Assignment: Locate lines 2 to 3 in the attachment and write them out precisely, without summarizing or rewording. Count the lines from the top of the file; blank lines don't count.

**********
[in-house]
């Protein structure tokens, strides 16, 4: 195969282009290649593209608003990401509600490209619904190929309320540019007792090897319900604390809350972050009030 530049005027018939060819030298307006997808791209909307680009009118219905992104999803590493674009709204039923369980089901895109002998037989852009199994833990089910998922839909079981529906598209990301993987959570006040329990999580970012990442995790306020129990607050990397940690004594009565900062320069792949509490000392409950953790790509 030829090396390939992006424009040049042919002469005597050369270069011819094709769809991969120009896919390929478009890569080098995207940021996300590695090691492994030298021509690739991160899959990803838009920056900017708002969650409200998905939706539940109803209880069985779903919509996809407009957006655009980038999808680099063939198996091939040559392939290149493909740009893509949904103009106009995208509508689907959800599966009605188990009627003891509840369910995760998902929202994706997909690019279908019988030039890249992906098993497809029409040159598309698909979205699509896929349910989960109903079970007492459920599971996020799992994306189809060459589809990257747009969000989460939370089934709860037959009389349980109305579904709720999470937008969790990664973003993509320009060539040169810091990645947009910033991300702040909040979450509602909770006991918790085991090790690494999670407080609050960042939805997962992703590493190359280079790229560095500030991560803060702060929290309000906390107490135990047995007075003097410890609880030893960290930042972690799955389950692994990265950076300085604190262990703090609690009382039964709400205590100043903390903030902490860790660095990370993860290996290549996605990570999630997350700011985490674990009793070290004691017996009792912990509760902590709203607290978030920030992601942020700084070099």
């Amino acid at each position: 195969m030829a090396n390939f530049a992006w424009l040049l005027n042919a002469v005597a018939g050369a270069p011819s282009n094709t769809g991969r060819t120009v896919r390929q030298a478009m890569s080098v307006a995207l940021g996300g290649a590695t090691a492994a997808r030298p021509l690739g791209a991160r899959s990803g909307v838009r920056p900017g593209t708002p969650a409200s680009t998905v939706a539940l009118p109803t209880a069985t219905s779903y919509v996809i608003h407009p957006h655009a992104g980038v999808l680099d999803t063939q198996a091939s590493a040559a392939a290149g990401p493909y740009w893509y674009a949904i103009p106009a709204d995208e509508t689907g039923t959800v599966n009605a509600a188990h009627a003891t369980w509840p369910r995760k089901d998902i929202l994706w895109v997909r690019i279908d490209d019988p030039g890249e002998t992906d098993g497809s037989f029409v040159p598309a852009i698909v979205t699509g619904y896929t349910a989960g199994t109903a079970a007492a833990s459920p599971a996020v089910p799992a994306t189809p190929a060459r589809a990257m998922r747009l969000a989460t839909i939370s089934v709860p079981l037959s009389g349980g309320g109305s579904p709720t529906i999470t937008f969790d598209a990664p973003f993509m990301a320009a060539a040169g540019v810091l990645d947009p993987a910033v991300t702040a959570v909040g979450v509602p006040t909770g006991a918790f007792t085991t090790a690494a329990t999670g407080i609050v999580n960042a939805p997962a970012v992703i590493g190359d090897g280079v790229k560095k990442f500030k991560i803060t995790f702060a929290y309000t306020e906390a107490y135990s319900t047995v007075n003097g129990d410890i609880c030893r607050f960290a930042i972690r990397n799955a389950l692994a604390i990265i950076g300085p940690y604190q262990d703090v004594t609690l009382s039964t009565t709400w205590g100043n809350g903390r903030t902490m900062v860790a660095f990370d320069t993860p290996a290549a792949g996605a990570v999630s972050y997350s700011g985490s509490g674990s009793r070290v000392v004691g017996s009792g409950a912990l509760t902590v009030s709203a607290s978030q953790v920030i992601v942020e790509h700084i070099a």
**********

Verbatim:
């Protein structure tokens, strides 16, 4: 195969282009290649593209608003990401509600490209619904190929309320540019007792090897319900604390809350972050009030 530049005027018939060819030298307006997808791209909307680009009118219905992104999803590493674009709204039923369980089901895109002998037989852009199994833990089910998922839909079981529906598209990301993987959570006040329990999580970012990442995790306020129990607050990397940690004594009565900062320069792949509490000392409950953790790509 030829090396390939992006424009040049042919002469005597050369270069011819094709769809991969120009896919390929478009890569080098995207940021996300590695090691492994030298021509690739991160899959990803838009920056900017708002969650409200998905939706539940109803209880069985779903919509996809407009957006655009980038999808680099063939198996091939040559392939290149493909740009893509949904103009106009995208509508689907959800599966009605188990009627003891509840369910995760998902929202994706997909690019279908019988030039890249992906098993497809029409040159598309698909979205699509896929349910989960109903079970007492459920599971996020799992994306189809060459589809990257747009969000989460939370089934709860037959009389349980109305579904709720999470937008969790990664973003993509320009060539040169810091990645947009910033991300702040909040979450509602909770006991918790085991090790690494999670407080609050960042939805997962992703590493190359280079790229560095500030991560803060702060929290309000906390107490135990047995007075003097410890609880030893960290930042972690799955389950692994990265950076300085604190262990703090609690009382039964709400205590100043903390903030902490860790660095990370993860290996290549996605990570999630997350700011985490674990009793070290004691017996009792912990509760902590709203607290978030920030992601942020700084070099």
């Amino acid at each position: 195969m030829a090396n390939f530049a992006w424009l040049l005027n042919a002469v005597a018939g050369a270069p011819s282009n094709t769809g991969r060819t120009v896919r390929q030298a478009m890569s080098v307006a995207l940021g996300g290649a590695t090691a492994a997808r030298p021509l690739g791209a991160r899959s990803g909307v838009r920056p900017g593209t708002p969650a409200s680009t998905v939706a539940l009118p109803t209880a069985t219905s779903y919509v996809i608003h407009p957006h655009a992104g980038v999808l680099d999803t063939q198996a091939s590493a040559a392939a290149g990401p493909y740009w893509y674009a949904i103009p106009a709204d995208e509508t689907g039923t959800v599966n009605a509600a188990h009627a003891t369980w509840p369910r995760k089901d998902i929202l994706w895109v997909r690019i279908d490209d019988p030039g890249e002998t992906d098993g497809s037989f029409v040159p598309a852009i698909v979205t699509g619904y896929t349910a989960g199994t109903a079970a007492a833990s459920p599971a996020v089910p799992a994306t189809p190929a060459r589809a990257m998922r747009l969000a989460t839909i939370s089934v709860p079981l037959s009389g349980g309320g109305s579904p709720t529906i999470t937008f969790d598209a990664p973003f993509m990301a320009a060539a040169g540019v810091l990645d947009p993987a910033v991300t702040a959570v909040g979450v509602p006040t909770g006991a918790f007792t085991t090790a690494a329990t999670g407080i609050v999580n960042a939805p997962a970012v992703i590493g190359d090897g280079v790229k560095k990442f500030k991560i803060t995790f702060a929290y309000t306020e906390a107490y135990s319900t047995v007075n003097g129990d410890i609880c030893r607050f960290a930042i972690r990397n799955a389950l692994a604390i990265i950076g300085p940690y604190q262990d703090v004594t609690l009382s039964t009565t709400w205590g100043n809350g903390r903030t902490m900062v860790a660095f990370d320069t993860p290996a290549a792949g996605a990570v999630s972050y997350s700011g985490s509490g674990s009793r070290v000392v004691g017996s009792g409950a912990l509760t902590v009030s709203a607290s978030q953790v920030i992601v942020e790509h700084i070099a």